Pain Research Challenge
Coming in 2018, another Pain Research Challenge funding opportunity! Stay tuned as more details will be provided.
Spring 2017 Award Winners:
Kappa Antagonists to Treat Pain - $75,000 Award Winner
- Brief Description: Since KOR signaling is pronociceptive and aversive, we hypothesize that KOR antagonists may reduce both the aversive as well as the nociceptive components of pain.
- Team Members: Benedict Kolber, PhD, Edita Navratilova, PhD, Volker Neugebauer, MD, PhD, Frank Porreca, PhD, Sarah Ross, PhD
Team Walking - $75,000 Award Winner
- Brief Description: We are combining two known analgesic interventions (exercise & meditation) in a novel interaction study to treat patients with chronic pain.
- Team Members: Eric Helm, MD, Benedict Kobler, PhD, Matthew Kostek, PhD, Natalia Morone, MD, MS, Kim Szucs, PhD
COPE (Coaching Pain and PTSD Elimination) - $40,000 Award Winner
- Brief Description: Posttraumatic stress symptoms are a robust contributor to the transition from acute to chronic post-injury pain. Early psychological intervention (PTSD Coach app) may serve to reduce chronic pain.
- Team Members: Cliff Callaway, MD, PhD, Anne Germaine, PhD, Eric Kuhn, PhD, Maria Pacella, PhD, Brian Suffoletto, MD, MS
SADPain - $40,000 Award Winner
- Brief Description: By studying local access to medical marijuana in California, we will determine how a safer alternative may curb the skyrocketing opioid epidemic in Pennsylvania.
- Team Members: Bridget Freisthler, PhD, Christina Mair, PhD
The Clinical and Translational Science Institute (CTSI) at the University of Pittsburgh, in collaboration with the American Pain Society, are soliciting applications to the Pain Research Challenge.
Awards will be funded by the Virginia Kaufman Endowment Fund and CTSI. Research solutions can address the dynamics of pain, causes and alleviation of pain, and treatment to prevent and/or mitigate pain.
Special preference will be given to project areas emphasized in the endowment including pain associated with post-herpetic neuralgia, cancer, or arthritis.
Solutions should address a specific problem in the area(s) of pain including mechanism, treatments, modalities and impacts of acute and chronic pain.
Pain can include both physiological and psychological factors.
While individuals are welcome to apply, university partnerships or cross-disciplinary teams are encouraged.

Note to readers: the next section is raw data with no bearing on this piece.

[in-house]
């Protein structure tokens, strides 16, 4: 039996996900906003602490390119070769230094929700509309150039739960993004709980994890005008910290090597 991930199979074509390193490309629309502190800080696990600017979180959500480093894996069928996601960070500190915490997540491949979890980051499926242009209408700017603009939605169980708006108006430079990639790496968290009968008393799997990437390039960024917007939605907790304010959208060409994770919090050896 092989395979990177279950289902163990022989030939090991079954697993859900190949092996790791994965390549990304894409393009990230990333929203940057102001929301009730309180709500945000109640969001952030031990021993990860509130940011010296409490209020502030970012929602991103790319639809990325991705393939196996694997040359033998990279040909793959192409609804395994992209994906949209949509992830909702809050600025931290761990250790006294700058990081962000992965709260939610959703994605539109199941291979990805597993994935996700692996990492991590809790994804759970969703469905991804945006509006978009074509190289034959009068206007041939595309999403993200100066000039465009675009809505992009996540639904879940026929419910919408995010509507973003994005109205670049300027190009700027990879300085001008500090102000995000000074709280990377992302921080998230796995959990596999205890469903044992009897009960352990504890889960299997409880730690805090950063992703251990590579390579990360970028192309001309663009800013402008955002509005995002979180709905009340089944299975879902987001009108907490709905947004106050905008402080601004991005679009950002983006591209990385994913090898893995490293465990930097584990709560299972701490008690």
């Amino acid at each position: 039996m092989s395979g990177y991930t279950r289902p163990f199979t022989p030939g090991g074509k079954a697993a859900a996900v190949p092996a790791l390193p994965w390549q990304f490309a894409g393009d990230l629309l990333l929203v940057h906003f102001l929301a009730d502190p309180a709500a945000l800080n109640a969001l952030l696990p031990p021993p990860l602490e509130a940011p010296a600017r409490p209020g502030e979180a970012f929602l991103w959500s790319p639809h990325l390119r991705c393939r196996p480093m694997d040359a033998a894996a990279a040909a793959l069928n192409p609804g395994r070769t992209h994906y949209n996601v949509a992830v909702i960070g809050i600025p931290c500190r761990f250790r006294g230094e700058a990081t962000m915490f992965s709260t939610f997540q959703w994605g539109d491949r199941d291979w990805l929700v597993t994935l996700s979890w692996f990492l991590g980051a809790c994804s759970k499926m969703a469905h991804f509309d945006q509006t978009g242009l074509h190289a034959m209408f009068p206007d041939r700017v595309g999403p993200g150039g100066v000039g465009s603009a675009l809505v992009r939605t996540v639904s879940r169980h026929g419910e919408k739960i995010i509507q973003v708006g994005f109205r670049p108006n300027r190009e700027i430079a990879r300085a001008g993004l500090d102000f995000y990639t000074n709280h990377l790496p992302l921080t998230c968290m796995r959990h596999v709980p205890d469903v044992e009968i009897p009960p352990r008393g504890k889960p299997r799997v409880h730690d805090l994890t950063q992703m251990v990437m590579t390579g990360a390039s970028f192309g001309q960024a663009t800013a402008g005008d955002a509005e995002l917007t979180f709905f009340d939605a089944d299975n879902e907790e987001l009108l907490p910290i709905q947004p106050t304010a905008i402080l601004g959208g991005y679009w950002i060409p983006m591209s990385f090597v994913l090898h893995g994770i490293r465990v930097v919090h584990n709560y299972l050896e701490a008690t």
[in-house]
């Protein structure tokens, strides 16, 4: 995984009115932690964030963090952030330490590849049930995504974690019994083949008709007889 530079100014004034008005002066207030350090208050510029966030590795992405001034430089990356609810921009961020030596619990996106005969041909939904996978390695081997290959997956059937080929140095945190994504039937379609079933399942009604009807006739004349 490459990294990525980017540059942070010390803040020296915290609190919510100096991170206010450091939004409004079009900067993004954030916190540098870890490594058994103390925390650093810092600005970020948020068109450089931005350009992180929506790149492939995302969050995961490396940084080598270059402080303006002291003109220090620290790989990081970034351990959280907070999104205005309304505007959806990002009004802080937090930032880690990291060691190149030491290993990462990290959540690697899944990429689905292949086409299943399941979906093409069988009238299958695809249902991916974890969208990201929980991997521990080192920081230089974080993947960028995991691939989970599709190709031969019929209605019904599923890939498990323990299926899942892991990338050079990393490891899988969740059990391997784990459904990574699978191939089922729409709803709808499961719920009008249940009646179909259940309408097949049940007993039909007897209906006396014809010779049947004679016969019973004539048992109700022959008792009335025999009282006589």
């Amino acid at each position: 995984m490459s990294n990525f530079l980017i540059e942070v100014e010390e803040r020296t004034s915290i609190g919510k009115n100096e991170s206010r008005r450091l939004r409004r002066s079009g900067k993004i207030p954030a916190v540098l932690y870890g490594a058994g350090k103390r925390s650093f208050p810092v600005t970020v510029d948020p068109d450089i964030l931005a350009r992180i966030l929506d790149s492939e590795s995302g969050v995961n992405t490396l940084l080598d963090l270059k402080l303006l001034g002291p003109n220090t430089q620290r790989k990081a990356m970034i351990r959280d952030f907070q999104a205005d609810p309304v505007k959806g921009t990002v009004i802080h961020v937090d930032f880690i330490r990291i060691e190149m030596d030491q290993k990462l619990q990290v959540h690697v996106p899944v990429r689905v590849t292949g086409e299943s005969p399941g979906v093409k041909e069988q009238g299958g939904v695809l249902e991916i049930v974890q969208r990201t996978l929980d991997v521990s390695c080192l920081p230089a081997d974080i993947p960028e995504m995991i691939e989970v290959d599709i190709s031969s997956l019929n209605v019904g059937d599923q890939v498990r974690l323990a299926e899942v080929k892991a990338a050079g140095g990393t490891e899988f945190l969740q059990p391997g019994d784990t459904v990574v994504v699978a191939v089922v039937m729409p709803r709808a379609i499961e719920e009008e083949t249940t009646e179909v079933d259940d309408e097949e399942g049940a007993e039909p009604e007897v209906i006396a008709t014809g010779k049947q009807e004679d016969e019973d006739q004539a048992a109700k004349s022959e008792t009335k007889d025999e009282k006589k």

Teams with connections among other universities and community organizations are highly encouraged.
At least one team member must be a University of Pittsburgh faculty member.
Two awards of $75,000 for a total award amount of $150,000.
Winners of the Pain Research Challenge were announced at a reception following the American Pain Society Annual Scientific Meeting (see below for details) in downtown Pittsburgh during the evening of May 18th, 2017.
- A statement of the problem in 30 words or less
- A letter of intent (300 word limit)
- A description of the problem
- Your approach to the problem
- Identify who is working on the project (If applicable, include your external collaboration here)
Letters of intent will be circulated to a panel of judges and may be circulated publicly. Letters of intent should not include proprietary information.
- A budget on form PHS 398 and a single page budget justification
- If your project is a multiple university collaboration, you must allocate at least $25,000 of the award to the Non-Pitt University. There is no indirect support provided with this award.
- 7 minute slide presentation consisting of the following:
- Project title
- Problem statement/Significance
- Solution description/Aims
- Include the current stage of development of the solution (eg. any preliminary data).
- Include other funding sources you have access to that will aid in the development of the solution.
- Team introduction (include name, affiliation, discipline/department for each team member)
- A file of the slides (eg. PowerPoint) with a voice recording is required.
- Presentations should not exceed 20 slides
- Presentations should not be more than 7 minutes long
The mission of the Clinical and Translational Science Institute (CTSI) at the University of Pittsburgh is to improve the efficiency with which biomedical advances translate to improvements in the health of the community. CTSI is transforming the process of clinical and translational research through the provision of research and educational resources, thus training and enabling scientists to generate and translate new biomedical knowledge.
One of the goals of CTSI is to encourage collaboration and creativity to produce novel research ideas. To encourage creativity and lower barriers to entry we are utilizing non-traditional application mechanisms to award projects funding. To learn more about CTSI, visit www.ctsi.pitt.edu.
For questions, please email email@example.com